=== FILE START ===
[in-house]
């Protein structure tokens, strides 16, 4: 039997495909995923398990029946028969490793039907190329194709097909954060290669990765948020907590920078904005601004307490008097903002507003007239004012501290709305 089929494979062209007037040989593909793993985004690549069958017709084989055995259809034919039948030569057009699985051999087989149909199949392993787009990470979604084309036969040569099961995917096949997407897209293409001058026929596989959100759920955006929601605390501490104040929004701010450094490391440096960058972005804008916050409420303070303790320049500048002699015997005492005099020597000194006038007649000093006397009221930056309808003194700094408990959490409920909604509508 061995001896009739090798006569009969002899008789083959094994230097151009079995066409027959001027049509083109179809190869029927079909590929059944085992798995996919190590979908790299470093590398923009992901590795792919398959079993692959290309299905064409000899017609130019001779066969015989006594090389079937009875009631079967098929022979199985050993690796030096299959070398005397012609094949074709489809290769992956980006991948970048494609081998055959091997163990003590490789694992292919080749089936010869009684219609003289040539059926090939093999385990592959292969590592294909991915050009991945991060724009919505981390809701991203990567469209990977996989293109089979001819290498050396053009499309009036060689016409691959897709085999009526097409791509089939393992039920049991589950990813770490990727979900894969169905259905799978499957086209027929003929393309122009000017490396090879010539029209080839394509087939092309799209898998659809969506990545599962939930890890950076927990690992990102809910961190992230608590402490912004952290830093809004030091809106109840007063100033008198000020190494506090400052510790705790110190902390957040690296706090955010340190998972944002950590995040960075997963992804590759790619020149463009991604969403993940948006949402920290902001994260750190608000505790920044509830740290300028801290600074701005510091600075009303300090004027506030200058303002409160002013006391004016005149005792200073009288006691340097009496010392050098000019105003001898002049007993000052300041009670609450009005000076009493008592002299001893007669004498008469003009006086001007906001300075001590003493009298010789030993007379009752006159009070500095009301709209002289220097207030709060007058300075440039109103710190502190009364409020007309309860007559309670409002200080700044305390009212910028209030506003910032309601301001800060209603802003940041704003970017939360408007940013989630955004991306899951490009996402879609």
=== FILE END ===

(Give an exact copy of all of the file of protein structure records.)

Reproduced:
[in-house]
């Protein structure tokens, strides 16, 4: 039997495909995923398990029946028969490793039907190329194709097909954060290669990765948020907590920078904005601004307490008097903002507003007239004012501290709305 089929494979062209007037040989593909793993985004690549069958017709084989055995259809034919039948030569057009699985051999087989149909199949392993787009990470979604084309036969040569099961995917096949997407897209293409001058026929596989959100759920955006929601605390501490104040929004701010450094490391440096960058972005804008916050409420303070303790320049500048002699015997005492005099020597000194006038007649000093006397009221930056309808003194700094408990959490409920909604509508 061995001896009739090798006569009969002899008789083959094994230097151009079995066409027959001027049509083109179809190869029927079909590929059944085992798995996919190590979908790299470093590398923009992901590795792919398959079993692959290309299905064409000899017609130019001779066969015989006594090389079937009875009631079967098929022979199985050993690796030096299959070398005397012609094949074709489809290769992956980006991948970048494609081998055959091997163990003590490789694992292919080749089936010869009684219609003289040539059926090939093999385990592959292969590592294909991915050009991945991060724009919505981390809701991203990567469209990977996989293109089979001819290498050396053009499309009036060689016409691959897709085999009526097409791509089939393992039920049991589950990813770490990727979900894969169905259905799978499957086209027929003929393309122009000017490396090879010539029209080839394509087939092309799209898998659809969506990545599962939930890890950076927990690992990102809910961190992230608590402490912004952290830093809004030091809106109840007063100033008198000020190494506090400052510790705790110190902390957040690296706090955010340190998972944002950590995040960075997963992804590759790619020149463009991604969403993940948006949402920290902001994260750190608000505790920044509830740290300028801290600074701005510091600075009303300090004027506030200058303002409160002013006391004016005149005792200073009288006691340097009496010392050098000019105003001898002049007993000052300041009670609450009005000076009493008592002299001893007669004498008469003009006086001007906001300075001590003493009298010789030993007379009752006159009070500095009301709209002289220097207030709060007058300075440039109103710190502190009364409020007309309860007559309670409002200080700044305390009212910028209030506003910032309601301001800060209603802003940041704003970017939360408007940013989630955004991306899951490009996402879609």